KPMG’s tax haven scheme on the Isle of Man shows a strong connection between tax dodging and privatization. At the same time that KPMG is telling governments they need to privatize public services when they’re short of funds, it is helping wealthy individuals dodge taxes — thus ensuring governments are short of funds.

Tax dodging and privatization go hand in hand

For KPMG, both privatization of public services and tax dodging are very profitable. When public services are privatized, KPMG has the opportunity to sell its consulting services to the governments privatizing services and the corporations trying to take them over. The fact KPMG was able to charge each person participating in its tax haven scheme a $100,000 start-up fee shows just how much can be made helping the wealthy dodge taxes.

“KPMG makes money helping the wealthy avoid taxes and then makes money pushing privatization of public services as a solution to the drop in government revenues caused by tax avoidance”, said Larry Brown, President of the National Union of Public and General Employees (NUPGE). “It’s great for KPMG’s profits and very bad for the Canadian public.”

Starving governments of funds to encourage privatization is an old trick

There is nothing new about starving governments of funds to encourage privatization. That trick dates back to when conservative ideologues and those profiting from privatization first started pushing for public services to be sold off. As outlined in NUPGE’s "Privatization Playbook (external - login to view)" they knew they couldn’t attack public services directly, so they undermined them by starving them of funds.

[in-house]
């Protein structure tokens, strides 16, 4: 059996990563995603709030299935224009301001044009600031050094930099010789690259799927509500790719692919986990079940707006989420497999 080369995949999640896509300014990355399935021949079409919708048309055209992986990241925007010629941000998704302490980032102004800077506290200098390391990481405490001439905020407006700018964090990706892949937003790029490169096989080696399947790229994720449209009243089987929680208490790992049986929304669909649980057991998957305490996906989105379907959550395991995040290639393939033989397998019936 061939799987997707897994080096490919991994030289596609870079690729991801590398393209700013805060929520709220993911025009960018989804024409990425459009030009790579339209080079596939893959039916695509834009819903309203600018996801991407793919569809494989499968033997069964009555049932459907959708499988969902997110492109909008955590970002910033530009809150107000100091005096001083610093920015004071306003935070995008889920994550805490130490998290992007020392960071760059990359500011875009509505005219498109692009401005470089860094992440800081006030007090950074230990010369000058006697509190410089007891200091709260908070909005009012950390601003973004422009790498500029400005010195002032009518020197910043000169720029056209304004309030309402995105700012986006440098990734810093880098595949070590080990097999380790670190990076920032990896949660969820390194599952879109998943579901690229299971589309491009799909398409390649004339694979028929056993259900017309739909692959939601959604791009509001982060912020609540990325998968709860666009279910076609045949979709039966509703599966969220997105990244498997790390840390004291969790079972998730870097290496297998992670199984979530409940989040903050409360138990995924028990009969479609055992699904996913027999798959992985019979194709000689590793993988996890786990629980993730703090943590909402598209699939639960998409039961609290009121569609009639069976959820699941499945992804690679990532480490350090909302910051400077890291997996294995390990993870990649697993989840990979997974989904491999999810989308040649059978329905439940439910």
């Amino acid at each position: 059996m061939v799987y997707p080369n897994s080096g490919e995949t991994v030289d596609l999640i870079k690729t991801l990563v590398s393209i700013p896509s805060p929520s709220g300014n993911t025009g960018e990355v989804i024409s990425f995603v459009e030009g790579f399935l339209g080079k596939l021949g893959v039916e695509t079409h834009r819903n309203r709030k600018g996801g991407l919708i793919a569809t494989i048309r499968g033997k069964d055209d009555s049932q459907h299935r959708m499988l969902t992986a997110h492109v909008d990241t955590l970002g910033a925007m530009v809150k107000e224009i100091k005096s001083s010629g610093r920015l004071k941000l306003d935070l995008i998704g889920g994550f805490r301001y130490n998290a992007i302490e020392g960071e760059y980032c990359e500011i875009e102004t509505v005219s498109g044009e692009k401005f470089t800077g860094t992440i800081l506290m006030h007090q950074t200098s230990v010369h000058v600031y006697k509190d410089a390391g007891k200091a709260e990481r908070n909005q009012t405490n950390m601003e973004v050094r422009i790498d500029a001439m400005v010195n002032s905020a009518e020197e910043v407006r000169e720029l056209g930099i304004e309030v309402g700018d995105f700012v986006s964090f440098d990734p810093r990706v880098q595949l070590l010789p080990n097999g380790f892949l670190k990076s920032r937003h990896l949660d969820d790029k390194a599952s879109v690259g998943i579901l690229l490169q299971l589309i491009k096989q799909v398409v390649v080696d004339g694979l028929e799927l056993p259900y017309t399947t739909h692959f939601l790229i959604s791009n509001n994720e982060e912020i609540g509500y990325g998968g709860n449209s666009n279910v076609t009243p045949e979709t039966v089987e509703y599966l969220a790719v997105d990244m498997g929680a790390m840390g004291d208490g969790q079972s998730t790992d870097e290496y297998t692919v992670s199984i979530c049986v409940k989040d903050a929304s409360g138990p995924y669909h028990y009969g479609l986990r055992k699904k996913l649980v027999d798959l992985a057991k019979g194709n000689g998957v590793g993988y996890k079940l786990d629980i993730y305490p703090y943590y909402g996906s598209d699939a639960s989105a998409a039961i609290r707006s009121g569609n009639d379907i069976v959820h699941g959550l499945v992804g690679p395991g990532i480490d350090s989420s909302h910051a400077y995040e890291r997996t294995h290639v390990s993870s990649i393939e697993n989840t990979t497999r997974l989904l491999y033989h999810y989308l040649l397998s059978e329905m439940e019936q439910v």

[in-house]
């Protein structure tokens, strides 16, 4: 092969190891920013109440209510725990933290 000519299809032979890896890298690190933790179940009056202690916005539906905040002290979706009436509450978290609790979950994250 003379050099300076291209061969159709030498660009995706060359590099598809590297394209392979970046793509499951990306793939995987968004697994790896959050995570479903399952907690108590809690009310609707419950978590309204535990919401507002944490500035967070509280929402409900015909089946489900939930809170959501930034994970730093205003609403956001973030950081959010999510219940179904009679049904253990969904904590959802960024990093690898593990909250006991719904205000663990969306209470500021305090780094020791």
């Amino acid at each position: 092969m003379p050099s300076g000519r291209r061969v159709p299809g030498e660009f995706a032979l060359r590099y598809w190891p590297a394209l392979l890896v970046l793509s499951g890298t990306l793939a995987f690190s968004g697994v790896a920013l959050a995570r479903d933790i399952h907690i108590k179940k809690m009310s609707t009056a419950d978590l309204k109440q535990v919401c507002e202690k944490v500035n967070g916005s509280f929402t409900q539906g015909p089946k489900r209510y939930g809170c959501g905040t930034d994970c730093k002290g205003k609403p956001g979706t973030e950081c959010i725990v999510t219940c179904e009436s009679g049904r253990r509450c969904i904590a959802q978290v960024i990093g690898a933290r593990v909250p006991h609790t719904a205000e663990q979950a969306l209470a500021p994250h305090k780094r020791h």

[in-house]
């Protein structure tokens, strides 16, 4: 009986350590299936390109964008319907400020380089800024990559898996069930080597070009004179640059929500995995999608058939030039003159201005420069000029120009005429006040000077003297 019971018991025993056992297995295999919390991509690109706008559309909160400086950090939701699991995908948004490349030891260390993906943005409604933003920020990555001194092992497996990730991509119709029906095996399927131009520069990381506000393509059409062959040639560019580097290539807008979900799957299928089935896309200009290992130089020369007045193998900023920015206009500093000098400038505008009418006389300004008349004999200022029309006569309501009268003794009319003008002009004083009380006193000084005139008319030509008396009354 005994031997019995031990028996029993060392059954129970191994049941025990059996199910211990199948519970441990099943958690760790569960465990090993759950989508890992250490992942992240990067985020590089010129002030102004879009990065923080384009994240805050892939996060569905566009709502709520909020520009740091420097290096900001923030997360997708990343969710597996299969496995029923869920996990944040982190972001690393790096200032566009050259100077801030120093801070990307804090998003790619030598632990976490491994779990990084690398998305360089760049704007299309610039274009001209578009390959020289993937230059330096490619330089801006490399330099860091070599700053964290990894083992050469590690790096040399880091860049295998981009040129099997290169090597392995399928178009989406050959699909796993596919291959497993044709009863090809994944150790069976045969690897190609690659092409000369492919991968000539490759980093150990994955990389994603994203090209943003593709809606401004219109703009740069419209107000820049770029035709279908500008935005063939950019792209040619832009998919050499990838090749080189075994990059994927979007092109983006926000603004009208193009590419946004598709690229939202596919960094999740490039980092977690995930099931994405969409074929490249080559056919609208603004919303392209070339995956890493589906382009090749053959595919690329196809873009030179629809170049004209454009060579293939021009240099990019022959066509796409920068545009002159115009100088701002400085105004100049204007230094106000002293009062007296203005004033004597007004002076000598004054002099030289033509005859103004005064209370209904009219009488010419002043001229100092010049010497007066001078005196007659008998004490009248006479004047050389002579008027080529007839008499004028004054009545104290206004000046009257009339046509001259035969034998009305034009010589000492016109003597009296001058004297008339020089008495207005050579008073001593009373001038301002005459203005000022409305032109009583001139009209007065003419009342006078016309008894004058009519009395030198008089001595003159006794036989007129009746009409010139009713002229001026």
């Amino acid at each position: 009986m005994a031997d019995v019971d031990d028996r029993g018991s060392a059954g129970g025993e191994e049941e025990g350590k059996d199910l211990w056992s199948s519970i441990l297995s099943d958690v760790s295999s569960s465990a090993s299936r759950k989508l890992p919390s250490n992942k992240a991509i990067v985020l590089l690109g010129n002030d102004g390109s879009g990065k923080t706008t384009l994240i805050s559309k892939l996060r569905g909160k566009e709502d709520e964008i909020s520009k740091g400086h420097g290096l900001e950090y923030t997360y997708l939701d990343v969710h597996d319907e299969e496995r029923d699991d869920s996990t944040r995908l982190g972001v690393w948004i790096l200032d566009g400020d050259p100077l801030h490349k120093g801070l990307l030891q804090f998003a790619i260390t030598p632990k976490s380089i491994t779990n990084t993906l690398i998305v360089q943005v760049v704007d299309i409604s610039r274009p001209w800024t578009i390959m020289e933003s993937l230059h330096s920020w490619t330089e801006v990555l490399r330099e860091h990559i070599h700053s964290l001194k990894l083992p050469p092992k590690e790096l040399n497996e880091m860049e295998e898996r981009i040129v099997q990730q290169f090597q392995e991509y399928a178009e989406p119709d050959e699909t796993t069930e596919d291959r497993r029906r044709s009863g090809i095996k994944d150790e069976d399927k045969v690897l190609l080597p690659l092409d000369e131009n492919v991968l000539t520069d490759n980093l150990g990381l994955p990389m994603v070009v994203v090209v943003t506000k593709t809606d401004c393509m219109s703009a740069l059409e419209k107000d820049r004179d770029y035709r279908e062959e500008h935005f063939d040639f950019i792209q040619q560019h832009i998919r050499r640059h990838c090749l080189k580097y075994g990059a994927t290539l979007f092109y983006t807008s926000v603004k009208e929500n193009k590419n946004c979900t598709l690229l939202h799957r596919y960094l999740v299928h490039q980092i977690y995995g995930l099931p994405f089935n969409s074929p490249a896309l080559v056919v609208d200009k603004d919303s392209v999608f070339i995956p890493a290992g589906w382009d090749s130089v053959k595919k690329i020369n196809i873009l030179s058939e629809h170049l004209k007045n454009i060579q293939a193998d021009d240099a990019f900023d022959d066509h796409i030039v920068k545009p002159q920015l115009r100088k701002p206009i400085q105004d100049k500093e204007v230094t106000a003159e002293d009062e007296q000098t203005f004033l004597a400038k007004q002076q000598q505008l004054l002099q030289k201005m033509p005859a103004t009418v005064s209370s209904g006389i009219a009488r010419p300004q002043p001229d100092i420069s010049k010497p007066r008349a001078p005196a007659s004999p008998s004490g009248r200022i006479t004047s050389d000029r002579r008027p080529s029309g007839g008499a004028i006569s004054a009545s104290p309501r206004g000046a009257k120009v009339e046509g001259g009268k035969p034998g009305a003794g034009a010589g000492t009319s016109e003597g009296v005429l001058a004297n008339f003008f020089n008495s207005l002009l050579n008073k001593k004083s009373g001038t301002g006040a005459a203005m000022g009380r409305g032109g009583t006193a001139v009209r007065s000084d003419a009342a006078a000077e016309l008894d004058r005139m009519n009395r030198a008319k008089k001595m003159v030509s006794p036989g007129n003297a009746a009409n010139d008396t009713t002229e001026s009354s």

Cutting tax rates for large corporations and the wealthy was the method of starving public services of funds that received the most attention, but tax dodging has the same effect.

Tax havens cost the Canadian public $80B a year

The use of tax havens to dodge taxes by the wealthy and large corporations is costing the Canadian public $80 billion a year. KPMG’s tax haven scheme is a part of that.

“When we think about the difference that $80 billion a year would make to our health care system, education system, infrastructure and other public services, the damage done by tax dodging becomes clear”, said Brown.

No charges laid against those responsible

It's 5 years after KPMG’s tax haven scheme was uncovered and still no charges have been laid. While the federal government talks tough, KPMG and the wealthy individuals who used its tax haven scheme are still not facing any penalties.

To add insult to injury, KPMG is still getting federal government contracts. It’s estimated that since KPMG started its tax haven scheme, it’s received over $92 million in federal government contracts.

All of the Big 4 accounting firms profit from privatization

While KPMGs activities have received more attention in Canada, all of the Big 4 accounting firms profit from privatization. In addition to KPMG, these are PwC (PricewaterhouseCoopers), Deloitte, and EY (formerly known as Ernst & Young).

All 4 of these companies are involved in privatization as well as tax dodging. One estimate (link is external) (external - login to view) suggests that their tax schemes cost governments around the world $1 trillion (US) a year.

Privatization and tax dodging contribute to income inequality

The Big 4 accounting firms are involved in privatization and tax dodging because these schemes make money for them and their wealthy clients. The price for Canadians is poorer public services, higher user fees, having to pay for expensive private alternatives to public services or increases to regressive taxes. In each case, the impact on the wealthy is minimal and the impact on those with limited means is considerable.

“Both privatization and tax dodging are a cash grab by the wealthy at the expense of the poor and middle class,” said Brown.


KPMG tax haven scheme shows connection between tax dodging and privatization | National Union of Public and General Employees (external - login to view)